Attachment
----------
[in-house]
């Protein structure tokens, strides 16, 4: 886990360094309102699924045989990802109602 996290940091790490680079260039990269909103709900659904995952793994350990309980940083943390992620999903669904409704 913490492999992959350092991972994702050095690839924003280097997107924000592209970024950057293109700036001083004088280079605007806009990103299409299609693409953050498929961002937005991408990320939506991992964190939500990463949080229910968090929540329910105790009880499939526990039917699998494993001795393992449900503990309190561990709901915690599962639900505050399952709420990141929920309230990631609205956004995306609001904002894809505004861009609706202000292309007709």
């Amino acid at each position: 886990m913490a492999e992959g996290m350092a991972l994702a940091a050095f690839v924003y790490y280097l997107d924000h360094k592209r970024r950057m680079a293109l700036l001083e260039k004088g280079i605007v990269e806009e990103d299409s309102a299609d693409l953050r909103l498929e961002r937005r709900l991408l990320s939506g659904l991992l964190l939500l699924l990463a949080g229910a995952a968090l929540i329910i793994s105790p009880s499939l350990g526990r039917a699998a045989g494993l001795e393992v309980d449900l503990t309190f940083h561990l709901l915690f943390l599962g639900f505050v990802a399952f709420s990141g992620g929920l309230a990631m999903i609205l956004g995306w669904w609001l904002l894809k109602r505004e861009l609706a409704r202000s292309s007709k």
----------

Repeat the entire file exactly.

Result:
[in-house]
């Protein structure tokens, strides 16, 4: 886990360094309102699924045989990802109602 996290940091790490680079260039990269909103709900659904995952793994350990309980940083943390992620999903669904409704 913490492999992959350092991972994702050095690839924003280097997107924000592209970024950057293109700036001083004088280079605007806009990103299409299609693409953050498929961002937005991408990320939506991992964190939500990463949080229910968090929540329910105790009880499939526990039917699998494993001795393992449900503990309190561990709901915690599962639900505050399952709420990141929920309230990631609205956004995306609001904002894809505004861009609706202000292309007709």
């Amino acid at each position: 886990m913490a492999e992959g996290m350092a991972l994702a940091a050095f690839v924003y790490y280097l997107d924000h360094k592209r970024r950057m680079a293109l700036l001083e260039k004088g280079i605007v990269e806009e990103d299409s309102a299609d693409l953050r909103l498929e961002r937005r709900l991408l990320s939506g659904l991992l964190l939500l699924l990463a949080g229910a995952a968090l929540i329910i793994s105790p009880s499939l350990g526990r039917a699998a045989g494993l001795e393992v309980d449900l503990t309190f940083h561990l709901l915690f943390l599962g639900f505050v990802a399952f709420s990141g992620g929920l309230a990631m999903i609205l956004g995306w669904w609001l904002l894809k109602r505004e861009l609706a409704r202000s292309s007709k």